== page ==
Thus, according to the present embodiment, the stopper 803 is detachably mounted to the toner container supporter 100 by the engagements between the hook 803 d and the hole 100 e and between the bottom plate 803 c and the base plate 100 a using the bolt 108 through the hole 803 e and the hole 100 f, by which the stopper 803 is accurately positioned relative to the toner container 31 y without providing any extra positioning mechanism.

FIG. 17 illustrates a preferable relationship between the driven gear 102 and the idle gear 105 b (also see FIG. 5). As illustrated in FIG. 17, the driven gear 102 and the idle gear 105 b are configured to rotate in predetermined directions, as indicated with arrows in FIG. 17. As a result, the idle gear 105 b gives a rotational torque to the driven gear 102 at a point contacting each other and consequently a downward force is generated downwardly at the axis of the driven gear 102. Such a downward force suppresses an undesirable upward movement of the toner container 31 y. This downward force relates to the position of the axis of the idle gear 105 b. In other words, the downward force becomes greater when the idle gear 105 b is placed such that the axis thereof is below the axis of the driven gear 102 but smaller when the idle gear 105 b is placed such that the axis thereof is above the axis of the driven gear 102. Therefore, it is preferable to place the idle gear 105 b such that the axis of the idle gear 105 b is below the axis of the driven gear 102.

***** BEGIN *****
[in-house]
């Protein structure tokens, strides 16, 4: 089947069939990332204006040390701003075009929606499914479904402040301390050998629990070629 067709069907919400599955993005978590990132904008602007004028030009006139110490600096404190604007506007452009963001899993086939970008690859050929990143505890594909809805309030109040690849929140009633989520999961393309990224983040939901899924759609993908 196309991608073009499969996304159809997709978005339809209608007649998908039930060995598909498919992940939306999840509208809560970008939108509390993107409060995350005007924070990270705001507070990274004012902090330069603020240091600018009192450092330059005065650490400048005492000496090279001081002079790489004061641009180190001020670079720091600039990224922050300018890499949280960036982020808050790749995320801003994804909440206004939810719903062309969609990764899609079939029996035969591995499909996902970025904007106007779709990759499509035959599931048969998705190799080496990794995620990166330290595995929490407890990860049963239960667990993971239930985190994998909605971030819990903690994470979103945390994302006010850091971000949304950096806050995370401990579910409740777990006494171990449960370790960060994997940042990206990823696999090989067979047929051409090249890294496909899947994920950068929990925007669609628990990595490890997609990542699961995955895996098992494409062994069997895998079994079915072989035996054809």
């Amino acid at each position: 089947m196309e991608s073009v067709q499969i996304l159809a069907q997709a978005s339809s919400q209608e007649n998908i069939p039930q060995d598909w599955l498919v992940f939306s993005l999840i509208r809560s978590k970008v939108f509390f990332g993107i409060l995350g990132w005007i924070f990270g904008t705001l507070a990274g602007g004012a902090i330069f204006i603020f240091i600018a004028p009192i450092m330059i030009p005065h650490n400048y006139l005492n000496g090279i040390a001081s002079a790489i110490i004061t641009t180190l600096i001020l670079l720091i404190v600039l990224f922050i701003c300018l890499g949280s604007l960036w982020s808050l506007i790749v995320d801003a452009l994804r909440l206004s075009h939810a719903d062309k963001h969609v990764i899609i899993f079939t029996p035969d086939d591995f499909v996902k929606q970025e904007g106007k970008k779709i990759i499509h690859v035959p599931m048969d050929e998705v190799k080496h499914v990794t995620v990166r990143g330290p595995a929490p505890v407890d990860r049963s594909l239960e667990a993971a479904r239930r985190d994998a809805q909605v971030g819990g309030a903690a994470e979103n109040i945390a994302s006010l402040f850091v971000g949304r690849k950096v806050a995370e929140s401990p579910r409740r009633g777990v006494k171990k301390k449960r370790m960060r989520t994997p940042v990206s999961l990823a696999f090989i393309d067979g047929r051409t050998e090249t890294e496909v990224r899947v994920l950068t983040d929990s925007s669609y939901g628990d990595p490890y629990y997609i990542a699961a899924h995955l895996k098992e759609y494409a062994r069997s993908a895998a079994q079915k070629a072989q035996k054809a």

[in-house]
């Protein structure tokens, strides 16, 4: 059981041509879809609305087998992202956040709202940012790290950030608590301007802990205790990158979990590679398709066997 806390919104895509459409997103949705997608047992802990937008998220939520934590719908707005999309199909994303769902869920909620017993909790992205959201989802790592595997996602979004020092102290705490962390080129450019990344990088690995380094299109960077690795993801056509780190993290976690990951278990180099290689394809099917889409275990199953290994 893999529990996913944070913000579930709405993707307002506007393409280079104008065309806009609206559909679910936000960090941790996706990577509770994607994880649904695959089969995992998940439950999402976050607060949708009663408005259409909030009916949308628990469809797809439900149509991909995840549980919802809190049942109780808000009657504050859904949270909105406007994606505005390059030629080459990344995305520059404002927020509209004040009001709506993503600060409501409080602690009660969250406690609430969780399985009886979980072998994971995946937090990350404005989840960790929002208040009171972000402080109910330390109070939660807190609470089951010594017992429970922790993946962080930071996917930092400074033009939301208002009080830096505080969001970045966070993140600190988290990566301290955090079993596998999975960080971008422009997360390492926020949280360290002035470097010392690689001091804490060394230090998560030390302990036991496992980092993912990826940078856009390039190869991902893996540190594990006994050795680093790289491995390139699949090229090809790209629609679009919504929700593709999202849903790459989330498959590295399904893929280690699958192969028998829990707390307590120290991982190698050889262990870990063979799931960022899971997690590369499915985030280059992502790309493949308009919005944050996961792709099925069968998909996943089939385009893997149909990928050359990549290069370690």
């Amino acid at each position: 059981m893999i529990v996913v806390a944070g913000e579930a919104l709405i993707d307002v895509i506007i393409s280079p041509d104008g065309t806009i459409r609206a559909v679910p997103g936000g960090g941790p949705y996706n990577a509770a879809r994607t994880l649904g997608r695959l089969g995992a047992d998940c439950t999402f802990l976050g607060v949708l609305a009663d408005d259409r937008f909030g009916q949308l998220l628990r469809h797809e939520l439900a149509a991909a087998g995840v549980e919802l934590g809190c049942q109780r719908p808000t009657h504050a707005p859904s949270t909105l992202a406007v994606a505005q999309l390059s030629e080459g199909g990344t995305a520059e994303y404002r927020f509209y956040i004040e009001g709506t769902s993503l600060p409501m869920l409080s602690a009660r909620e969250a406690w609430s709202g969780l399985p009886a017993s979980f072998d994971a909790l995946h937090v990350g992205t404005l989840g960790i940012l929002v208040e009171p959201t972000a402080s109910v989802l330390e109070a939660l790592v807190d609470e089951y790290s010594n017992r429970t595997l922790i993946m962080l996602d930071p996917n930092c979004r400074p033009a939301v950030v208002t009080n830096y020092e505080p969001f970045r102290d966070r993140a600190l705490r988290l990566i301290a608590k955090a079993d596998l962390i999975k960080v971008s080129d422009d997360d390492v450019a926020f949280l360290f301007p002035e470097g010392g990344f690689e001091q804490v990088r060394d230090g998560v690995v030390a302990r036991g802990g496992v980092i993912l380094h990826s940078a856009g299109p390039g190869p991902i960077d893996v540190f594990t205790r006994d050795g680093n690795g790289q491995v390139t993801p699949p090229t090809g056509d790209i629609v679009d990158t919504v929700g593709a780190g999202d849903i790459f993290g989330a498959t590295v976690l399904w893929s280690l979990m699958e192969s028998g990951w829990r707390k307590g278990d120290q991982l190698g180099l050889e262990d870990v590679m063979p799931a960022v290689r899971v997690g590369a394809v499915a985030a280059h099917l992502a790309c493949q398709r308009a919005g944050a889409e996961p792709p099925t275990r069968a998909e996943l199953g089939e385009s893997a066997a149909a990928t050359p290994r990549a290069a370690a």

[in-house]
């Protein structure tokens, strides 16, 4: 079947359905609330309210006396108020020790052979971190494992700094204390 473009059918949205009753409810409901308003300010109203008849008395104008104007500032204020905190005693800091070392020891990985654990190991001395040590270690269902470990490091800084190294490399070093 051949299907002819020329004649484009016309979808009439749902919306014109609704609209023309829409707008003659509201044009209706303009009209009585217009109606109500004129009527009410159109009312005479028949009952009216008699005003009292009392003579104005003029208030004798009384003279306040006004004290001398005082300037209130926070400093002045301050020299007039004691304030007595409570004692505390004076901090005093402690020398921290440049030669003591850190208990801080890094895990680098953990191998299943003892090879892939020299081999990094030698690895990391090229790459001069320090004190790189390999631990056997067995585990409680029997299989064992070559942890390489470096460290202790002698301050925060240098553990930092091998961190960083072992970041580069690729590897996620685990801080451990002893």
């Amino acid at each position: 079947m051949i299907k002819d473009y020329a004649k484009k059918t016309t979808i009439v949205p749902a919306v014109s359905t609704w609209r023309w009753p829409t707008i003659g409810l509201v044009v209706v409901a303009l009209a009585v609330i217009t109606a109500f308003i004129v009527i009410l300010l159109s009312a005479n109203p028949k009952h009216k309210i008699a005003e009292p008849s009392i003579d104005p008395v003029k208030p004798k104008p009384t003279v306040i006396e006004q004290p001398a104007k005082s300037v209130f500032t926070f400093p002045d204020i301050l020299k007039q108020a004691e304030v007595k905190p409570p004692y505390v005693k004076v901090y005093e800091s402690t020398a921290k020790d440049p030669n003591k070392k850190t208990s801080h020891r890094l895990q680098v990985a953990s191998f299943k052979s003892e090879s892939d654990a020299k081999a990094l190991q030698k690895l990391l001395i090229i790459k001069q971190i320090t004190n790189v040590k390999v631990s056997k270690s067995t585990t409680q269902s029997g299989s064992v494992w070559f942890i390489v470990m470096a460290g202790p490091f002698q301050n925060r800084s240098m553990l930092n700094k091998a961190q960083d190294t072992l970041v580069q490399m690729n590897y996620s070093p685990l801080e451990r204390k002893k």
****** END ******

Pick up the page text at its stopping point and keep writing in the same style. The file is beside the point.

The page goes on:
As described above, according to the present embodiment, it becomes possible to secure that the toner container 31 y is prevented from upward disengagement simply by regulating the rotational directions of the idle gear 105 b and the driven gear 102.